“Bad Path” Karma Advice to A Young Girl

Sadly, the youngster has never received treatment and is taunted by the other children in her remote village on the outskirts of Phnom Penh, Cambodia. 

Relatives and local monks have lead Bo to believe that her appearance is because of bad karma she is carrying from a past life – one of the fundamental teachings of Buddhism.

Bo said that when she rides her bike the other kids yell ”old folk” at her. While even her siblings call her ”grandmum” instead of sister.

The youngster now dreams of having plastic surgery to ”make her pretty”.


devout Buddhist, named Voeun, told her that her appearance is down to a ”bad path” from a previous life which is still haunting her to this day.

In the video, Bo appears to agree and says that she ”was shot in a previous life” and has ”not cleared the bad path yet”.

She said: ”My mom had a dream and saw that she took a flower which had already bloomed, then she gave birth to me with the old face.”

Monk Voeun adds: ”I feel pity for her. When we are born, we always studied about the bad path. People were born in this place or that place based on the good or bad path that have taken before….


I have noted the depravity of the Eastern Worldviews for years… here is one story I include in my chapter on this:

Another illustration with some personal dialogue between some aid workers will help explain this concept some more:

While speaking in Thailand, Ron Carlson was invited to visit some refugee camps along the Cambodian border.  Over 300,000 refugees were caught in a no-man’s-land along the border.  This resulted from the Cambodian massacre under Pol Pot and the Khmer Rouge in the mid-70’s (which is known as the “killing fields”) and then subsequently by the invasion of the Vietnamese at the end of the 70’s.  One of the most fascinating things about these refugee camps was the realization of who was caring for the refugees.  Here, in this Buddhist country of Thailand, with Buddhist refugees coming from Cambodia and Laos, there were no Buddhists taking care of their Buddhist brothers.  There were also no Atheists, Hindus, or Muslims taking care of those people.  The only people there, taking care of these 300,000[+] people, were Christians from Christian mission organizations and Christian relief organizations.  One of the men Ron was with had lived in Thailand for over twenty-years and was heading up a major portion of the relief effort for one of these organizations. Ron asked him: “Why, in a Buddhist country, with Buddhist refugees, are there no Buddhists here taking care of their Buddhist brothers?” Ron will never forget his answer:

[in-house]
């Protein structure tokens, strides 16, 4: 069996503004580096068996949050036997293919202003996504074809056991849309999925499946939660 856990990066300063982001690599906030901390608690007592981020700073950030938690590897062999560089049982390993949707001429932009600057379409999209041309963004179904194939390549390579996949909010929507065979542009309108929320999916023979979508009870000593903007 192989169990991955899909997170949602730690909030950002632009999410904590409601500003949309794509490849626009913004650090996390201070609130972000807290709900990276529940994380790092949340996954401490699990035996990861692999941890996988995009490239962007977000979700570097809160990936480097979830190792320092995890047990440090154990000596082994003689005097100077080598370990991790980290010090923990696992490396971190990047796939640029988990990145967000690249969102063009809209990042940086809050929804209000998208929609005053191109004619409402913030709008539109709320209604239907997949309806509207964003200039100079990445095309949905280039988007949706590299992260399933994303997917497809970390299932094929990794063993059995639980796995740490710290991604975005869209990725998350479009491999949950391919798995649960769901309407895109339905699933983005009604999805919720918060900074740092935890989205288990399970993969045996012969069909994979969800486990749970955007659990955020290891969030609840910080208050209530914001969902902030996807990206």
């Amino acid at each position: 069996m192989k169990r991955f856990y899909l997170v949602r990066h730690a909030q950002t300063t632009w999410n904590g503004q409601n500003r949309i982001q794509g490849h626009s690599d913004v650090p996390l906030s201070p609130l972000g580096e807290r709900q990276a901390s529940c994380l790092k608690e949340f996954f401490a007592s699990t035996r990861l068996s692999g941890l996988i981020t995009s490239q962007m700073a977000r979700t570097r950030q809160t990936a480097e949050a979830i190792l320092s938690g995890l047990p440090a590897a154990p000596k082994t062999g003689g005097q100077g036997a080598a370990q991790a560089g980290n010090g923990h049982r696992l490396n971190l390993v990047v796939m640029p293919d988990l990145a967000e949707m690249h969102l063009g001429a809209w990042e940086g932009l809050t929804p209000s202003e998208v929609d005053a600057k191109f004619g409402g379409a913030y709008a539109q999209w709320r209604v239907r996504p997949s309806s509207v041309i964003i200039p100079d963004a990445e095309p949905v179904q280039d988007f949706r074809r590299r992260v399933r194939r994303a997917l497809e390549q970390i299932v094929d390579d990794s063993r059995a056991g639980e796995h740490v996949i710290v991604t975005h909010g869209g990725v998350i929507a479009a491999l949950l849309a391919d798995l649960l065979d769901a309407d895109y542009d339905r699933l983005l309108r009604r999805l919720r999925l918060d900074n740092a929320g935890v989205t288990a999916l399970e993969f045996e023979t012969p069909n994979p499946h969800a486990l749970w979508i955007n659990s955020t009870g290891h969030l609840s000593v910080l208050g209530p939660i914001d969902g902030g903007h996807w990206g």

“Ron, have you ever seen what Buddhism does to a nation or a people? Buddha taught that each man is an island unto himself. Buddha said, ‘if someone is suffering, that is his karma.’ You are not to interfere with another person’s karma because he is purging himself through suffering and reincarnation! Buddha said, ‘You are to be an island unto yourself.’” –  “Ron, the only people that have a reason to be here today taking care of these 300,000 refugees are Christians. It is only Christianity that people have a basis for human value that people are important enough to educate and to care for.  For Christians, these people are of ultimate value, created in the image of God, so valuable that Jesus Christ died for each and every one of them.  You find that value in no other religion, in no other philosophy, but in Jesus Christ.”

Ron Carlson & Ed Decker, Fast Facts on False Teachings (Eugene, OR: Harvest House, 1994), 28-29.

In a personal conversation in a philosophy class where I “paraphrased” the following to elucidate my point to the professor (who was a Hindu) was this final example of mine (also in the above linked chapter):

Another example, albeit more poignant, is that of a mock conversation between a Buddhist named Zen, and a non-religious person named Atos.

Atos:  What if in my reality, my “island,” it is wrong for people to own things, and so when you’re not looking, I elect to play “Robin Hood” by relieving you of your new two-thousand-dollar-crystal and giving it to someone else?

Zen: Well, uh, I guess I’d have to conclude that my Higher Self wanted me to learn a lesson about material things [as Buddhism teaches and New Age thought teaches].

Atos:  Okay, if stealing is not a sin, lets take it further.  Now let’s pretend I’m a “pedophile” – its part of my reality to “love” children in every way possible.  So, while you’re at work I’m going to invite your children into my home to play a “game” that I’ve made up.  Is that all right with you?

Zen:  It most certainly is not!  It would be part of my reality to report you to the police.

Atos:  Why?  After all, it’s the reality I’ve sovereignly chosen to create for myself.  What gives you the right to interfere in the reality of another god? [Which are what Eastern religions teach, coming to the realization that you are one with the Brahmin.]

Zen:  Simple.  Your reality is infringing on my children’s reality.

Atos:  But according to your belief system, before your child incarnated she chose you [by past actions] as her parent and she also chose whatever happens to them, including my act, and you’ve no right to interfere[They have “chosen” this act and life by a previous life and lifestyle – karma.  An adaptation from Ravi Zacharias makes the point that one doesn’t even know ultimately if it was something in your previous life or something in the parents previous life or the child’s previous life (or others involved) that dictated this karmic outcome![1]]

Zen:  I do tooin this case.

Atos:  Can you see my point now?  You are naturally and rightly outraged at the very suggestion of such an act.  Something within you knows that it is wrong in and of itself!  This reality is in direct contrast to what you should believe if your Buddhist philosophy holds true.

Zen:  You are right.